The nation’s four largest for-profit health insurers denied coverage to more than 651,000 people over a three-year period, citing pre-existing conditions, according to an analysis of insurer data detailed in a Congressional investigation.

Between Aetna, Humana, UnitedHealth Group, and WellPoint, that averages out to a denial of coverage for one out of every seven applicants, according to an Energy and Commerce Committee memo about the investigation.

The memo, released by Energy and Commerce Chairman Henry Waxman and Bart Stupak, both Democrats, touts provisions in the health care reform bill that address pre-existing condition denials.

But all politics aside, the investigation contains some interesting figures and information culled from thousands of pages of documents provided by the insurers. The memo points out, for instance, that since 2007, the number of denials on the basis of pre-existing conditions has risen each year, outpacing the increase in applications for insurance coverage:

A year-by-year analysis shows a significant increase in the number of coverage denials each year. The insurance companies denied coverage to 172,400 people in 2007 and 221,400 people in 2008. By 2009, the number of individuals denied coverage rose to 257,100.Between 2007 and 2009, the number of people denied coverage for pre-existing conditions increased 49%. During the same period, applications for insurance coverage at the four companies increased by only 16%.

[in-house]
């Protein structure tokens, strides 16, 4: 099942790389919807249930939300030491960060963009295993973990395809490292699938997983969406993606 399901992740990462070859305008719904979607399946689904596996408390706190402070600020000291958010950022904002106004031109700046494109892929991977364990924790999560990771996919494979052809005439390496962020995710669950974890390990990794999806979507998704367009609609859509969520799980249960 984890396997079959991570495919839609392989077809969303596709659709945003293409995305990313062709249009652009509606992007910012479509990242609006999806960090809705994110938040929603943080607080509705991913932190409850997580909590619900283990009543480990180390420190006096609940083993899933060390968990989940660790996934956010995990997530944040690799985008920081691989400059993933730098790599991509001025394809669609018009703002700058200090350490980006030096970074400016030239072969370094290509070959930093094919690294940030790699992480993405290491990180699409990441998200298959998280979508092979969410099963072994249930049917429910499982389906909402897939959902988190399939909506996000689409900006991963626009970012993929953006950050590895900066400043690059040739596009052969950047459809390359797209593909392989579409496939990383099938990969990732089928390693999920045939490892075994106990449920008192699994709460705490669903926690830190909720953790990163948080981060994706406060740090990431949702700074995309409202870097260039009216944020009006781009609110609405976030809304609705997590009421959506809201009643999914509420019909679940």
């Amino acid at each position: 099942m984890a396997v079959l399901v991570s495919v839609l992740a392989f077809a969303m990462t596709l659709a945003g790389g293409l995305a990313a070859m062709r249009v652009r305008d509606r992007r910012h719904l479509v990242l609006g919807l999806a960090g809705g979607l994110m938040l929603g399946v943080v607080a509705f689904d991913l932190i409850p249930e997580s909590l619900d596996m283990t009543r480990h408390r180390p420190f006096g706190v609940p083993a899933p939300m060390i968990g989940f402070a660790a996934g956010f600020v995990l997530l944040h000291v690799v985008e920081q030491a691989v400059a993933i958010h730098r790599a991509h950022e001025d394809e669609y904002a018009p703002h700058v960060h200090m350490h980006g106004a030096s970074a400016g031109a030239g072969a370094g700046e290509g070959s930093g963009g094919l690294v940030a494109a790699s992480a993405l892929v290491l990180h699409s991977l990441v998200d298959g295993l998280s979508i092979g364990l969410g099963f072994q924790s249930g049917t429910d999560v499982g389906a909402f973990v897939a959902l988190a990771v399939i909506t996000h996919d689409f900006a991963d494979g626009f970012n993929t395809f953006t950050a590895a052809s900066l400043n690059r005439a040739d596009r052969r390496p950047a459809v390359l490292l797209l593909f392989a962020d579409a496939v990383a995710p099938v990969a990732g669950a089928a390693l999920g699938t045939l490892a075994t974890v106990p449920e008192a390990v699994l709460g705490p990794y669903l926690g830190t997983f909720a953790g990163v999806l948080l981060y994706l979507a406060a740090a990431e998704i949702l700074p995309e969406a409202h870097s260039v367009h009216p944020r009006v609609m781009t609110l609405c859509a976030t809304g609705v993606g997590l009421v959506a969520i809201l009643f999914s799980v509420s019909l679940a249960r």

Individuals were denied coverage based on “an extensive list of medical conditions,” the memo noted. One company had a list of more than 400 medical diagnoses used to decline coverage to those seeking it, and common conditions such as pregnancy, diabetes, and heart disease were included on the list.

As we’ve noted, under the health care reform bill, insurers are no longer able to deny coverage to children on the basis of pre-existing conditions, but this does not get extended to all age groups until 2014.

A spokesman for Aetna did not dispute the memo’s findings, but told The Wall Street Journal that they “document what many health insurers, including Aetna, have been saying for years – that the individual market needs to be reformed so we can improve access for all consumers.”

For more, read the full memo [PDF].